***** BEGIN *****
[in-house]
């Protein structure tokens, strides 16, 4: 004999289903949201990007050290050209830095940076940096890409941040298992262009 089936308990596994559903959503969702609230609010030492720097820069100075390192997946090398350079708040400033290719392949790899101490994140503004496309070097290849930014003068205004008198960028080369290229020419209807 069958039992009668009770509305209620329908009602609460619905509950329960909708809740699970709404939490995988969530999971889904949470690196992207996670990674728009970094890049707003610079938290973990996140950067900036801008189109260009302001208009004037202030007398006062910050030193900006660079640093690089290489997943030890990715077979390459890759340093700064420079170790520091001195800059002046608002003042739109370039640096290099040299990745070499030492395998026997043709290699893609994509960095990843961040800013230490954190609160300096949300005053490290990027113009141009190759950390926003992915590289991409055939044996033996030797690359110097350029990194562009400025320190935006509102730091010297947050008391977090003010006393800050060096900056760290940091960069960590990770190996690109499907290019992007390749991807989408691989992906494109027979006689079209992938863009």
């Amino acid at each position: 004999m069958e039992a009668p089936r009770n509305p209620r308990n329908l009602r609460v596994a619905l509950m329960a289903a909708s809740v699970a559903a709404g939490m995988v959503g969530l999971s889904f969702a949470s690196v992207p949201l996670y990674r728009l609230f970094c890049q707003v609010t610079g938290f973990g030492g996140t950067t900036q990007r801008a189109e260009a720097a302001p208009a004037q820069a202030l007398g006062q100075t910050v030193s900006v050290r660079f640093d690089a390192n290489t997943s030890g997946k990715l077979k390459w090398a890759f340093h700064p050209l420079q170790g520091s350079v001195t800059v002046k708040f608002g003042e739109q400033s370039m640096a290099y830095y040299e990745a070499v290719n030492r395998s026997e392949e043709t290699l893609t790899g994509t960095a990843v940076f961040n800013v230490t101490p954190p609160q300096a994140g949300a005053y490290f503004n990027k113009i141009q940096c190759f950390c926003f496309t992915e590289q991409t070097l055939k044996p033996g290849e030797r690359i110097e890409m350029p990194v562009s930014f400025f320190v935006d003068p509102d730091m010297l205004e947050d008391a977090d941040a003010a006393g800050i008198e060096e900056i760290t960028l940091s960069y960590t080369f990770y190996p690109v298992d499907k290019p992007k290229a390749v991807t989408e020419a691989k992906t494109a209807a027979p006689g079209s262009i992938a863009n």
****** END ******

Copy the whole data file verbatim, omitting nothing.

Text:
[in-house]
């Protein structure tokens, strides 16, 4: 004999289903949201990007050290050209830095940076940096890409941040298992262009 089936308990596994559903959503969702609230609010030492720097820069100075390192997946090398350079708040400033290719392949790899101490994140503004496309070097290849930014003068205004008198960028080369290229020419209807 069958039992009668009770509305209620329908009602609460619905509950329960909708809740699970709404939490995988969530999971889904949470690196992207996670990674728009970094890049707003610079938290973990996140950067900036801008189109260009302001208009004037202030007398006062910050030193900006660079640093690089290489997943030890990715077979390459890759340093700064420079170790520091001195800059002046608002003042739109370039640096290099040299990745070499030492395998026997043709290699893609994509960095990843961040800013230490954190609160300096949300005053490290990027113009141009190759950390926003992915590289991409055939044996033996030797690359110097350029990194562009400025320190935006509102730091010297947050008391977090003010006393800050060096900056760290940091960069960590990770190996690109499907290019992007390749991807989408691989992906494109027979006689079209992938863009």
């Amino acid at each position: 004999m069958e039992a009668p089936r009770n509305p209620r308990n329908l009602r609460v596994a619905l509950m329960a289903a909708s809740v699970a559903a709404g939490m995988v959503g969530l999971s889904f969702a949470s690196v992207p949201l996670y990674r728009l609230f970094c890049q707003v609010t610079g938290f973990g030492g996140t950067t900036q990007r801008a189109e260009a720097a302001p208009a004037q820069a202030l007398g006062q100075t910050v030193s900006v050290r660079f640093d690089a390192n290489t997943s030890g997946k990715l077979k390459w090398a890759f340093h700064p050209l420079q170790g520091s350079v001195t800059v002046k708040f608002g003042e739109q400033s370039m640096a290099y830095y040299e990745a070499v290719n030492r395998s026997e392949e043709t290699l893609t790899g994509t960095a990843v940076f961040n800013v230490t101490p954190p609160q300096a994140g949300a005053y490290f503004n990027k113009i141009q940096c190759f950390c926003f496309t992915e590289q991409t070097l055939k044996p033996g290849e030797r690359i110097e890409m350029p990194v562009s930014f400025f320190v935006d003068p509102d730091m010297l205004e947050d008391a977090d941040a003010a006393g800050i008198e060096e900056i760290t960028l940091s960069y960590t080369f990770y190996p690109v298992d499907k290019p992007k290229a390749v991807t989408e020419a691989k992906t494109a209807a027979p006689g079209s262009i992938a863009n």